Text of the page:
The death and entombment of Christ was often depicted by terracotta sculptors, who focused on the agonizing sadness of the mourners, here the Virgin to the left of Christ and Saint John on the right. The artist’s working of the clay heightens this agitation. The grooves of the textiles, hair, skin, and fingers mingle with the painted streaks of tears and blood to create an overall texture.
This stylized rendering of emotion is very different from the calm grace of Gardner's Virgin and Child sculpture by Matteo Civitali, which was made at around the same time.
Isabella Gardner bought this sculpture in 1897 as the work of Bartolomeo Bellano. It was shipped to Boston in three pieces sent from different ports to avoid the suspicions of customs officers in both Italy and the U.S. Gardner did not actually see the sculpture until four years later when she unpacked it to install in her museum. It has recently been discovered that this is a work by Giovanni de Fondulis, a sculptor active in Padua.
Between 2007 and 2010, Gardner conservators undertook detailed study and conservation of three of the Gardner’s terracotta sculptures: Virgin Adoring the Child, Matteo Civitali, ca. 1480; Bust of St. John the Baptist, Benedetto da Maiano, ca. 1480; and Entombment of Christ, Giovanni Minelli (recently reattributed to Giovanni de Fondulis), ca. 1483-87, in addition to thirteen 19th-century paintings in the Gardner Museum’s collection. Funded by the Sherman Fairchild Foundation, this work focused on the analysis of paint and elemental constituents of the terracotta as well as treatment, which provided new insights into the sculptures’ composition and condition. For example, research revealed that the works by Civitali and de Fondulis preserve much of their original 15th-century paint, while Benedetto da Maiano’s Bust of St. John the Baptist has been over-painted several times—including once with a thick layer of black paint mixed with a combination of ground copper and brass metal leaf that was applied to make it appear as though the bust was made of bronze. Analysis also revealed new information about the method of modeling the figures, which were all done by hand as indicated by the visible took marks, the selective massing of the clay, the hollowed out walls with uniform thickness, and the individual expressiveness of the figures. Methods of evaluation focused on X-radiography, paint cross-sections, Scanning Electron Microscopy-Energy Dispersive Spectroscopy (SEM-EDS), Raman spectroscopy, thermoluminescence, and other methods of evaluation conducted by the Gardner Museum and the Museum of Fine Arts, Boston. These new discoveries contributed to the 2010 exhibition, Modeling Devotion: Terracotta Sculptures of the Italian Renaissance, which highlighted the highly emotive and expressive qualities of these artworks, their technique and condition, and even fakes and forgeries created in the late 19th century to fuel a growing market.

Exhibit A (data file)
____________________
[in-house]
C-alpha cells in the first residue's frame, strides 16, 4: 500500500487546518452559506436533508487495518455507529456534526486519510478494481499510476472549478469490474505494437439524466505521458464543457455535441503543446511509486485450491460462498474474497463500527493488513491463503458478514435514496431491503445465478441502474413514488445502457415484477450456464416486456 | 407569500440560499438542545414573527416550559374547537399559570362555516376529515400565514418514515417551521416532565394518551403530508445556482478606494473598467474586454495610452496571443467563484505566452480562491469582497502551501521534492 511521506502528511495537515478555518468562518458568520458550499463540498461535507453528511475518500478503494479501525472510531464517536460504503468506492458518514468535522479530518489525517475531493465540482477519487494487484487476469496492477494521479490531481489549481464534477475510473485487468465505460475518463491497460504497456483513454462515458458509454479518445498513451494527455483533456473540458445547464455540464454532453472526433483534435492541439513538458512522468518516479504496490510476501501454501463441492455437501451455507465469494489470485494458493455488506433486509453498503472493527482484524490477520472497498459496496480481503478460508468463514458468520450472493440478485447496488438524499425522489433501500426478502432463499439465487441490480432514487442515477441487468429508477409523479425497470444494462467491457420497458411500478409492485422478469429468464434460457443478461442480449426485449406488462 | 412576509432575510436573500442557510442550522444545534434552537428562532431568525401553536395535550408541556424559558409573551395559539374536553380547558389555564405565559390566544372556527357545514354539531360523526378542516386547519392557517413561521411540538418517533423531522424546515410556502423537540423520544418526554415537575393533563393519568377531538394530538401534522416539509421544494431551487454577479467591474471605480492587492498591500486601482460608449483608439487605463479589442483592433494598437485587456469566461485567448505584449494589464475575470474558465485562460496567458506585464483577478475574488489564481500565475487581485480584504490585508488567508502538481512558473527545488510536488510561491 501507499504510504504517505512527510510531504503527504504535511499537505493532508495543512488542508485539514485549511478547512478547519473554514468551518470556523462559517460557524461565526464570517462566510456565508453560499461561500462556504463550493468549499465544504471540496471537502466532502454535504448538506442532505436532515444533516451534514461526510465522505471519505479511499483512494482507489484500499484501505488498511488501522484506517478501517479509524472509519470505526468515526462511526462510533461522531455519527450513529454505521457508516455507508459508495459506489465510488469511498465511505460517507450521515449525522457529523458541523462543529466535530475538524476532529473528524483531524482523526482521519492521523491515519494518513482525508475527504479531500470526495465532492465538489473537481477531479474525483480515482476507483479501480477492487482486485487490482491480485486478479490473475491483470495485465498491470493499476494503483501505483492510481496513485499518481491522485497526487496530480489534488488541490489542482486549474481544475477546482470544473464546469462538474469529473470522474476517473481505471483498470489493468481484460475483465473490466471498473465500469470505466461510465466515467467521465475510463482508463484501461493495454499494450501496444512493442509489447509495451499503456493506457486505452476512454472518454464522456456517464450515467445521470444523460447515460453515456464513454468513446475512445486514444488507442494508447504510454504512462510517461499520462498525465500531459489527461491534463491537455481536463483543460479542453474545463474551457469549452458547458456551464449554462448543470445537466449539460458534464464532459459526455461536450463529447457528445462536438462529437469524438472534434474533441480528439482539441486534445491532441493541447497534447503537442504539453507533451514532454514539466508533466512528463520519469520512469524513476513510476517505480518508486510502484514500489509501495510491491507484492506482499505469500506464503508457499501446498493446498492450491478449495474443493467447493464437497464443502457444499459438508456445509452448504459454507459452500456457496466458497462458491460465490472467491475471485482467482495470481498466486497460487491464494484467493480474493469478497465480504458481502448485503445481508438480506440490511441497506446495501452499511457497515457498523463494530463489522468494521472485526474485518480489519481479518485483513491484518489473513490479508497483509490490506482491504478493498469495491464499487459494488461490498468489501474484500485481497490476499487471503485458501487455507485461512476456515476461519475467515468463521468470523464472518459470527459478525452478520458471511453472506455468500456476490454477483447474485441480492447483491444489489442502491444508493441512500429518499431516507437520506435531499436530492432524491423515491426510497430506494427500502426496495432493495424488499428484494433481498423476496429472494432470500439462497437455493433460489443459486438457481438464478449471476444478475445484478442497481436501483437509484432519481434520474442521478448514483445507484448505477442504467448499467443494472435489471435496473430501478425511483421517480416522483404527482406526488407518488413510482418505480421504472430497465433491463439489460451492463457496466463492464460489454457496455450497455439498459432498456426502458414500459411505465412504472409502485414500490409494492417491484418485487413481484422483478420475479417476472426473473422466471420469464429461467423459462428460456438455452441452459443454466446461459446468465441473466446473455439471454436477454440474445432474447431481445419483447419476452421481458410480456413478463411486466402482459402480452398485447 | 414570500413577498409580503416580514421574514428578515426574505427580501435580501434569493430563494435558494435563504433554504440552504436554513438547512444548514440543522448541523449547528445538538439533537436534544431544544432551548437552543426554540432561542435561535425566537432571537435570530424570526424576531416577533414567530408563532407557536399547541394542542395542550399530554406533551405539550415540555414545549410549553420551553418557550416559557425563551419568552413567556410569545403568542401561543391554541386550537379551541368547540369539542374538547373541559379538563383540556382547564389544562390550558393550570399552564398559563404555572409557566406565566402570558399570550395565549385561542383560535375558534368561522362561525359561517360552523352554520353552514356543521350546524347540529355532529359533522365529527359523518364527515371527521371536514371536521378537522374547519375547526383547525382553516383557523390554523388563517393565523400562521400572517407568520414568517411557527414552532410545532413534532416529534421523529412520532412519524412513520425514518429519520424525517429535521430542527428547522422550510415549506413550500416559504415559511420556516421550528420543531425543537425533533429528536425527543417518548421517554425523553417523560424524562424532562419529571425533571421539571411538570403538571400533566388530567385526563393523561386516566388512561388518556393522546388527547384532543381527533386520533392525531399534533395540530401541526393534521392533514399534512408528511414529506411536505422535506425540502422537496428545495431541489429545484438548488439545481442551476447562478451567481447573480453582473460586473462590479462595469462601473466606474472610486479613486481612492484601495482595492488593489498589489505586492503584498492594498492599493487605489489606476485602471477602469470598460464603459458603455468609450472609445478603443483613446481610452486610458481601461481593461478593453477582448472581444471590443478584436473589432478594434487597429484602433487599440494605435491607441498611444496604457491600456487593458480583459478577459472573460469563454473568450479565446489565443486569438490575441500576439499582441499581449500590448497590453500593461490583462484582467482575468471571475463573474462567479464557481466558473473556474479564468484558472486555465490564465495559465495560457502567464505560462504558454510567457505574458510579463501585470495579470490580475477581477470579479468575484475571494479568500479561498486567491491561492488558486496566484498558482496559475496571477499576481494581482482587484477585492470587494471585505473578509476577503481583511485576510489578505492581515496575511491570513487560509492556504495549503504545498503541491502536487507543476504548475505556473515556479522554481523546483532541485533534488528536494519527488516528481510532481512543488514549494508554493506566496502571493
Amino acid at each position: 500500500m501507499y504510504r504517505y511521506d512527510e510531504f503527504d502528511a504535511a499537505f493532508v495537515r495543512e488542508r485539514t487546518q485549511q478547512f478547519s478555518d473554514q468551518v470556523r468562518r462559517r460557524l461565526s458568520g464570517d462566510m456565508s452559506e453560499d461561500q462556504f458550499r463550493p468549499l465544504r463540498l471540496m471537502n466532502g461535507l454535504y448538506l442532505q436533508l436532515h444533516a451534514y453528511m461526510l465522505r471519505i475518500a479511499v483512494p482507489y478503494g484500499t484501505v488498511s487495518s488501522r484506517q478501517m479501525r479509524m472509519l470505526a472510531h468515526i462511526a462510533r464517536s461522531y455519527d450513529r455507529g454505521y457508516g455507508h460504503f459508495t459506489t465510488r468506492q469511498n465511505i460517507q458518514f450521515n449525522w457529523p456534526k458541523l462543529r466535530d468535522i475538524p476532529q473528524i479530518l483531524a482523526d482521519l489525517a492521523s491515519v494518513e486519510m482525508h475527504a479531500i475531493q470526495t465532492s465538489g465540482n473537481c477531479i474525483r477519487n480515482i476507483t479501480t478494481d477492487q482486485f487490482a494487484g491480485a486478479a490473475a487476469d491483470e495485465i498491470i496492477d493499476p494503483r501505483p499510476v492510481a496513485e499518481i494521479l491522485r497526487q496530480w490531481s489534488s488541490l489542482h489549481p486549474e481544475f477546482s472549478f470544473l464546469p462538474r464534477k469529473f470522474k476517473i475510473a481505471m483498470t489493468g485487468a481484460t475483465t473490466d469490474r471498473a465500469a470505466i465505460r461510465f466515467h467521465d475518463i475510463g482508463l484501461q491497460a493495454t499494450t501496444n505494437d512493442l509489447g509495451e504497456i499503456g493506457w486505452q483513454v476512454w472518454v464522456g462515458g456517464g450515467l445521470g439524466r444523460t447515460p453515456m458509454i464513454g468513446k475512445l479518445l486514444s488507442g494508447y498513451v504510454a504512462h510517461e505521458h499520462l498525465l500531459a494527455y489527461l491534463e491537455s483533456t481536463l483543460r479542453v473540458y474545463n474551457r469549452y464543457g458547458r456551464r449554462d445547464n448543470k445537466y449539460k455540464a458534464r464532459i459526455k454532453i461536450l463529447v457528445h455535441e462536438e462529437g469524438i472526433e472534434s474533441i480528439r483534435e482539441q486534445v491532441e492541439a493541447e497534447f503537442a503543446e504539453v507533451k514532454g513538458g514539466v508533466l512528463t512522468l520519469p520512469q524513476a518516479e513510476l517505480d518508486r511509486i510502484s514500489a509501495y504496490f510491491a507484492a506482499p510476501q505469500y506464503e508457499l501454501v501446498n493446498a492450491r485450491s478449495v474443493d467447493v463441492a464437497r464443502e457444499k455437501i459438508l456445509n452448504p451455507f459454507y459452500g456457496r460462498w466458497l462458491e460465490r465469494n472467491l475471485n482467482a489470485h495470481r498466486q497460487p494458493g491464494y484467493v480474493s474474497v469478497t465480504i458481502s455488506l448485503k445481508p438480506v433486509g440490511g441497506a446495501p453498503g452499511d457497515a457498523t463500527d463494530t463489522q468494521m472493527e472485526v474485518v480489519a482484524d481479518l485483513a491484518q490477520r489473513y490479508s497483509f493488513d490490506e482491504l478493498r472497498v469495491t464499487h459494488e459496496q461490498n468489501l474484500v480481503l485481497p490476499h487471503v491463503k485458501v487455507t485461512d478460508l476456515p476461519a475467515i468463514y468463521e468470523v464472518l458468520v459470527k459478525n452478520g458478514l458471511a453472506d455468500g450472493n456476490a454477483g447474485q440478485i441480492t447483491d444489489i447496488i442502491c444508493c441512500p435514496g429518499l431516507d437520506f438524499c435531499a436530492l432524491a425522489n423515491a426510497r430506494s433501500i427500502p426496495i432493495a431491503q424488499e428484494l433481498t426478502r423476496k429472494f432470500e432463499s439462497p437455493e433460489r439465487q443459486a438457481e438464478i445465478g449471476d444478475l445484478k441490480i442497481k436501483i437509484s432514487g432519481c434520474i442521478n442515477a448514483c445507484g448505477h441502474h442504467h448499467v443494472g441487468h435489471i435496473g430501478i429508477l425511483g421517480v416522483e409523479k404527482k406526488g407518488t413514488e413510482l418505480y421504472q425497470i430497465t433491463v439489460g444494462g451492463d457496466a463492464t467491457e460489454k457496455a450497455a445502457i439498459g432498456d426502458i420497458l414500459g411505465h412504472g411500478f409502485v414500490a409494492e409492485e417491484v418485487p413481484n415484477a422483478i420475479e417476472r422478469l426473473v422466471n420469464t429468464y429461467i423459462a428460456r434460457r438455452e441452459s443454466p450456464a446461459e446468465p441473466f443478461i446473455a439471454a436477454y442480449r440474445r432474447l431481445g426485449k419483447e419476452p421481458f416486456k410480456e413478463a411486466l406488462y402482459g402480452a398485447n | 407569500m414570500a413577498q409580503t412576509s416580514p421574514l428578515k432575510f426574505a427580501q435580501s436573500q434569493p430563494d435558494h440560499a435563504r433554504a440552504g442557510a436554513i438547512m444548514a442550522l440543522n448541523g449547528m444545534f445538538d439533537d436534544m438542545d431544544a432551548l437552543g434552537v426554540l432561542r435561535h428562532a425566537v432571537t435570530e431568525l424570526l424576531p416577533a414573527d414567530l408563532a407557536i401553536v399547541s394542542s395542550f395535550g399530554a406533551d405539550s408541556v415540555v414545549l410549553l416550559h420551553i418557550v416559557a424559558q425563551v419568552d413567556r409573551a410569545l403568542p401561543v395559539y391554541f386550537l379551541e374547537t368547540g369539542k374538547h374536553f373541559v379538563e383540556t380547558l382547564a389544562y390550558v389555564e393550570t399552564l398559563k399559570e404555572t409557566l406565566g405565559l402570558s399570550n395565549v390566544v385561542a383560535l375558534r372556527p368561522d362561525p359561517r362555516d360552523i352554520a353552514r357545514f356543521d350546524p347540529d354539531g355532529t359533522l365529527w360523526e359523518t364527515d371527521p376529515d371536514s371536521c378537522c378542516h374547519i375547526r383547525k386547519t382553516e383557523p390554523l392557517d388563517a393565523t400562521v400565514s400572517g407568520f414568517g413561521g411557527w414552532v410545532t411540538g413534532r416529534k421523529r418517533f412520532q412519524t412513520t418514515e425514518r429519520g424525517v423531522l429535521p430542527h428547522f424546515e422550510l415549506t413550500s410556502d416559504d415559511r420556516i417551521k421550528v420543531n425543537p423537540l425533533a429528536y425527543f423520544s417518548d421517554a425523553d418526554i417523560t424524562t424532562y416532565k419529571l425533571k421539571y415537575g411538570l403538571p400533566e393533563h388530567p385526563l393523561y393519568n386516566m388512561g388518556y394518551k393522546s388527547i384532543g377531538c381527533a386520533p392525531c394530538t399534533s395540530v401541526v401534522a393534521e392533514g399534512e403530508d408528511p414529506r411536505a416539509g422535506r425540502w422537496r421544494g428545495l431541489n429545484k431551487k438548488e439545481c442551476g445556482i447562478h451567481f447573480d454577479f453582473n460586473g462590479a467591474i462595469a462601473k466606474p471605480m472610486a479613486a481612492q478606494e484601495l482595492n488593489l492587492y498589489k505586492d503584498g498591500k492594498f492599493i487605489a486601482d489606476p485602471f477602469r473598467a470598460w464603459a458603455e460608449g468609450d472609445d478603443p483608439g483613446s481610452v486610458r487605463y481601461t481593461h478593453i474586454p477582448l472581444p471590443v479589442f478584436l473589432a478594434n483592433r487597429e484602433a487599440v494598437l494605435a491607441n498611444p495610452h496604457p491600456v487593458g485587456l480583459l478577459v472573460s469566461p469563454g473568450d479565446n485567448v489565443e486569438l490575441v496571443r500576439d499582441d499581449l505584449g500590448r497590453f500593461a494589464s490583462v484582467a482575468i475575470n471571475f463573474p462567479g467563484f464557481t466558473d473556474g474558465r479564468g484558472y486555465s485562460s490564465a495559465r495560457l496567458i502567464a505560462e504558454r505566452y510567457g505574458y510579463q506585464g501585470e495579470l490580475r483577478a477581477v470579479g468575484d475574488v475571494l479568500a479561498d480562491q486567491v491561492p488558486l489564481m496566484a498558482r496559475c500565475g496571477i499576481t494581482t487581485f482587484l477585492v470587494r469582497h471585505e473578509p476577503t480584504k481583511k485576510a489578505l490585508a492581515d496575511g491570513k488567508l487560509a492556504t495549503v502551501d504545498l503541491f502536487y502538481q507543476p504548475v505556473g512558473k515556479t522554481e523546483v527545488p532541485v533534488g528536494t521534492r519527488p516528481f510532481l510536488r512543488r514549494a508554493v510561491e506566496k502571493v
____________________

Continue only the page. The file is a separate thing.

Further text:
In addition to in-depth technical analysis, treatment, and photographic documentation of the de Fondulis, conservators completed comparative study analysis of the artwork in Padua, Italy. A notable finding included the reattribution of this work to the previously obscure Renaissance Paduan sculptor Giovanni de Fondulis. Specializing in highly emotive painted terracottas, de Fondulis’ importance has only recently been reconstructed by scholars. This sculpture is one of only twenty known examples of de Fondulis’ work. The treatment of this sculpture focused primarily on consolidation of the paint/ground layers and surface cleaning. The sculpture was conserved in 1936 at the Gardner in an effort to consolidate flaking paint. The method used was a wax/resin mixture that was melted together and then applied to the painted surface. Upon cooling, excess consolidant was wiped away with solvents. Unfortunately, this treatment was no longer effective and the wax/resin material had actually become quite dark and yellowed with age. The soft wax surface had also accumulated and retained a significant amount of dirt and dust. Therefore, the recent conservation treatment focused on locally consolidating the paint and ground layers and to remove the discolored residual wax/rein from the paint surface. Areas of paint loss exposing bare terracotta were isolated with a reversible resin and in-painted to blend with adjacent surfaces.